Biosystematics of Saprotrophic Fungi

Research Issue

Scientist uses chainsaw while collecting samples for decay analysis in Alaska.

Breaking down wood is one of the most important roles of fungi in forests. By affecting rates and types of wood decay, saprotrophic fungi help determine how much carbon is stored in the soil and how much is released as carbon dioxide into the atmosphere. White rot fungi degrade wood lignin, cellulose, and hemicellulose, recycling nutrients back into the soil while releasing water and carbon dioxide. Brown rot fungi are unable to break down lignin so lignin residue is slowly converted to humus, trapping carbon and adding organic matter to the soil surface.

Our work on saprotrophic fungi includes biosystematics (collecting, describing, identifying, classifying and naming fungal species) and phylogenetic analysis (figuring out the evolutionary history of species). These disciplines provide the foundation for almost all work with forest fungi, including invasive species research, understanding changes in forests caused by climate change, and assessing forest health.

Our Research

Center for Forest Mycology Research (CFMR) researchers are clarifying genetic relationships and developing identification tools for many different saprotrophic fungi. We are working on:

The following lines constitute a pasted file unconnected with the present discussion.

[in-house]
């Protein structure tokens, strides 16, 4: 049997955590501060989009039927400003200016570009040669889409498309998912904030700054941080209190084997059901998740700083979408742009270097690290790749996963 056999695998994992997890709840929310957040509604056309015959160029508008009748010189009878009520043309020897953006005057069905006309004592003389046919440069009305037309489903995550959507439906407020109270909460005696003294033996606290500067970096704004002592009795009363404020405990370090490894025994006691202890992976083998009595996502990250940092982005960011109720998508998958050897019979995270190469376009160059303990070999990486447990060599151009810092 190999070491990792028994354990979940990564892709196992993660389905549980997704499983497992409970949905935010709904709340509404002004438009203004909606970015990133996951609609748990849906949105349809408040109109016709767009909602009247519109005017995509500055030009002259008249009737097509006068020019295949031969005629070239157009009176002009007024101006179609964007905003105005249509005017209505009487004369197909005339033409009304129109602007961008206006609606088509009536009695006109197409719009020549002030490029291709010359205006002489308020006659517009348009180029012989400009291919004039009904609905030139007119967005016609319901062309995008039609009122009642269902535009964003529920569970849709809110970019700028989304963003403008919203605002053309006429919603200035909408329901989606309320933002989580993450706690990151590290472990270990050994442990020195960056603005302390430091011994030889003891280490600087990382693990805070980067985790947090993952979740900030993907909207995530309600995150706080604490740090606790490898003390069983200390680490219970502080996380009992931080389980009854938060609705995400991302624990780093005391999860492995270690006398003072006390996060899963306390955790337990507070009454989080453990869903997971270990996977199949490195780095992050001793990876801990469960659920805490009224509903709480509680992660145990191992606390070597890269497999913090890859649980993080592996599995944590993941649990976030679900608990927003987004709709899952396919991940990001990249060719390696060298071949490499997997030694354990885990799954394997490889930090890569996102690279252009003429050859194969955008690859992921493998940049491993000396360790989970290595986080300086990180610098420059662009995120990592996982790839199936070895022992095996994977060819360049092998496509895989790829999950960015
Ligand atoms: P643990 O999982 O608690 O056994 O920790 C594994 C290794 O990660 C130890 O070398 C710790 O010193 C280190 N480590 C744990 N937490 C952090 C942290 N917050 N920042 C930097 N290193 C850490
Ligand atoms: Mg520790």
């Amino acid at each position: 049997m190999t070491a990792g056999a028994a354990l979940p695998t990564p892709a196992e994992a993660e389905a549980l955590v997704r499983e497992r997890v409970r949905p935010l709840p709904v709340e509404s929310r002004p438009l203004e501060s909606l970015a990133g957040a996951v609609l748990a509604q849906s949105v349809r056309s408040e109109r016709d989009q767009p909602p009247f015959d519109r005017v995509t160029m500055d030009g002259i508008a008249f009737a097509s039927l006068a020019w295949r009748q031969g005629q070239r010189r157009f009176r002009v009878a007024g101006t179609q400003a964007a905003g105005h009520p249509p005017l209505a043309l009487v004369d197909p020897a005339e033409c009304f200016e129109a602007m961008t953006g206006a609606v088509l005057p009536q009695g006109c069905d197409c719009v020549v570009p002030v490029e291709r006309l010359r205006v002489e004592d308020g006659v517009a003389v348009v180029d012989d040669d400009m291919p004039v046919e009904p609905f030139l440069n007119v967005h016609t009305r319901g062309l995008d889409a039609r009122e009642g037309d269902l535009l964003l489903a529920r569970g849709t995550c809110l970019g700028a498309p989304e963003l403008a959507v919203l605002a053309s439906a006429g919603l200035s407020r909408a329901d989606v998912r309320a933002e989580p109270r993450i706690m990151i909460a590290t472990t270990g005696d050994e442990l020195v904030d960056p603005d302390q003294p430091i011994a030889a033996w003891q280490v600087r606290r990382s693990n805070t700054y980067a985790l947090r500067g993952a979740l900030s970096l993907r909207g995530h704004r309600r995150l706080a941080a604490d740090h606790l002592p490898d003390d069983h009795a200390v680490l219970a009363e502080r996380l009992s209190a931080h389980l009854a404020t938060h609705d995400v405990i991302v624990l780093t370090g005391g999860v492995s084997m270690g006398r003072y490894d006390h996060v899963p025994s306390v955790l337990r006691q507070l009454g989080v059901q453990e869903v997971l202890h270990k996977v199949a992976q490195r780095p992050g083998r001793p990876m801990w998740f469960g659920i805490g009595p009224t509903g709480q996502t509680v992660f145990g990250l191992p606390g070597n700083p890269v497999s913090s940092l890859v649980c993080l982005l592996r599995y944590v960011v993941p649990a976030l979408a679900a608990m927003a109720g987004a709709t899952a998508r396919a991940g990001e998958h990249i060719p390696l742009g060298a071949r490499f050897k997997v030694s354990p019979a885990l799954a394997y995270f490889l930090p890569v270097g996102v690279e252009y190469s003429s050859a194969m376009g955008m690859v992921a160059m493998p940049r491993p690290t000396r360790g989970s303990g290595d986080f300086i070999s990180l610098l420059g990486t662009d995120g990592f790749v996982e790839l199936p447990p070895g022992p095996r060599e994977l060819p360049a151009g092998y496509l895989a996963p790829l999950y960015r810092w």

• Fomitopsis pinicola, a brown rot fungus that breaks down coarse woody debris, especially in conifer forests of the western and northeastern U.S. and Europe. What was once thought to be a single species is now understood to be at least four distinct species.
  • Laetiporus species, known informally as “Chicken of the Woods.” These brown rot fungi that were once grouped under the single species Laetiporus sulphureus.
  • Agaricus species, decomposer fungi that are widely distributed over boreal, temperate and tropical regions. The genus includes more than 400 species, including edible species such as Agaricus bisporus, the most commonly grown and eaten mushroom in the United States.
  • Various genera in the Russulales and Polyporales, large orders that includes many common, white-rot crust fungi.
  • Mycenoid and marasmioid fungi, including leaf and woody litter decay mushrooms and pathogens that kill tree branches and shoots.
  • Other fungi that control nutrient availability for trees.

Expected Outcomes

We will produce identification keys, photographs and species descriptions for mycologists, plant pathologists, forest managers, mushroom clubs and others who are interested in identifying forest fungi. We make DNA sequences based on vouchered fungal cultures available to the research community through online databases like GenBank.

Cultures from the CFMR collection will be included in the Thousand Fungal Genomes Project, an international effort to obtain whole-genome characterization of keystone fungal species. This will result in a better understanding of the evolution, genetics and physiology of fungi. Practical applications include the development of better wood preservatives, anti-fungal compounds in medicine, new industrial uses for fungi (bioremediation, fermentation, biopesticides), and an improved understanding of how different saprotrophic fungi effect soil fertility and forest productivity.